Keep Your Identity Safe During the Holidays

According to the California Department of Consumer Affairs, last year nine million people became victims of identity theft. One million of those were in the state of California.

Holiday shopping is a very good opportunity for identity theft, said Charlene Zettle, director of the DCA.

Zettle advises all consumers to take extra care during the busy holiday shopping season.

"I understand that it is very busy time," Zettle said. "We can leave our purse on the counter for a moment, and that's all the time it takes for someone to get our information."

Having a shopping plan, being aware of those around the checkout counter, checking shopping receipts after the purchases, and keeping them to use as reference when the credit card bills come in are all important precautions that will make the holiday shopping safer, Zettle said.

"Be aware of those around you," she added.Criminals no longer need to steal your credit card to wreak havoc. By using a small technical devise called a skimmer, they can run your card through, extracting your number and other information in a matter of seconds. It is something that can be done right in front of the consumer because the skimmer can be hidden in the palm of someone's hand.

It was this technology that was recently found attached to gas station pumps at several service stations throughout the valley and the rest of the state. Consumers would swipe their credit card and the number would automatically be recorded onto the skimmer.

"They found it was a ring [of criminals] going up and down the state with skimmers," said Melanie Bedwell, spokesperson for the DCA.

In addition to the malls, Zettle warns consumers about ATM machines.

"Go to an ATM machine that you know, like one at a bank," Zettle said. "Make certain that you are aware of those around you … look around. Is there someone with a cell phone close by?"

She said many times a criminal is waiting behind the consumer with a cell phone camera, which in some cases can also act as a video camera. They take pictures of the Personal Identification Number (PIN) and even numbers on the ATM card.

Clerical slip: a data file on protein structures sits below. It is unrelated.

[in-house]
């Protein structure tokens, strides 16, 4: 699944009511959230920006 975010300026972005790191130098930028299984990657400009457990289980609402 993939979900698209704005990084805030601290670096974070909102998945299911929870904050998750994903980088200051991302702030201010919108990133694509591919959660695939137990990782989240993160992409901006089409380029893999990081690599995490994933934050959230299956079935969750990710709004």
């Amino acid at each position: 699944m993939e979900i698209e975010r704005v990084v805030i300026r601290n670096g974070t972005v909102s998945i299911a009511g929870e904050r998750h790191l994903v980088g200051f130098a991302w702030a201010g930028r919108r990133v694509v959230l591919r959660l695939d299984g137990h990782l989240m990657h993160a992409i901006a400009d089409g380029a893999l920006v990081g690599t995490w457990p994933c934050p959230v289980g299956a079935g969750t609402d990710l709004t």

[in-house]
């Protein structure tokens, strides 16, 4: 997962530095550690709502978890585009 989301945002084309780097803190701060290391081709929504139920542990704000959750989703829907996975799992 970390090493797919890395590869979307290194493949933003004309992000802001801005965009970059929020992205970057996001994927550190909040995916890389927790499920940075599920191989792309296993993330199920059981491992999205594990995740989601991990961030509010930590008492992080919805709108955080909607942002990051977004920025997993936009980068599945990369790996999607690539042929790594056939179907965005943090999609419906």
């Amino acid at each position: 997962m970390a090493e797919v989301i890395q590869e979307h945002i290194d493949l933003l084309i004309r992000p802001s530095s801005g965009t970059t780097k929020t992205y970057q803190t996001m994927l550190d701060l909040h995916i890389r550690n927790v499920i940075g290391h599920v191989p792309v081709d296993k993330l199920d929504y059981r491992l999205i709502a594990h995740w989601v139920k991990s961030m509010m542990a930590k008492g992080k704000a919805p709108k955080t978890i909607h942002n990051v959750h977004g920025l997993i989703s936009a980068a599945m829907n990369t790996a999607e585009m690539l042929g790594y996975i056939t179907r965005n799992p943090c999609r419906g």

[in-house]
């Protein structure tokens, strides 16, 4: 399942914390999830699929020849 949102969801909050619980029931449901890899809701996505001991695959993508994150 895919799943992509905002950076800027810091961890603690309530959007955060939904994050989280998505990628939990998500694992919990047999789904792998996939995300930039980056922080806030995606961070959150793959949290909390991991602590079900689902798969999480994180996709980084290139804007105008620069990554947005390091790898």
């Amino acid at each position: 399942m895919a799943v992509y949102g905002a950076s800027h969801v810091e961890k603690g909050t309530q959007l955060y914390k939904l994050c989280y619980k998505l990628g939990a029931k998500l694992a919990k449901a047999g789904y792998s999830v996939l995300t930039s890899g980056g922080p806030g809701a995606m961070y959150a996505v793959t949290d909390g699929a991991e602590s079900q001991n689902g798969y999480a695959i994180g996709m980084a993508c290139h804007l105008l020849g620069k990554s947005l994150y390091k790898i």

"Shield your PIN," she cautioned.

Other advise from Zettle included what to carry in purses and wallets.

"Don't bring your Social Security card. Some consumers keep their card in their wallets; they don't need to do that," Zettle said. "Bring only the cards you need. Take very little, only what you need."

Zettle also advises consumers to be aware of their rights, especially when it comes to online shopping.

"Click with caution," she said. "Make certain you see the http:// before an address. That tells you that the personal information is scrambled."

If consumers do become a victim of identity theft they should report it not only to their credit card companies and banks also to their local law enforcement, Bedwell said. By reporting the incident, officials can keep a record of all identity thefts in the area. It also helps the consumer to have a record for their future credit report.

"Legislation has just been passed that will document ID theft under its own category," Bedwell said, referring to SB 1390. This law will help the FTC gather data on how much identity theft costs consumers.

"It is estimated the [identity theft] loss to businesses and consumers in the nation is $56.6. billion a year," Bedwell said.The new law will help track that loss more closely.

The DCA offers "Top Ten Tips For Identity Theft Protection" on its website at


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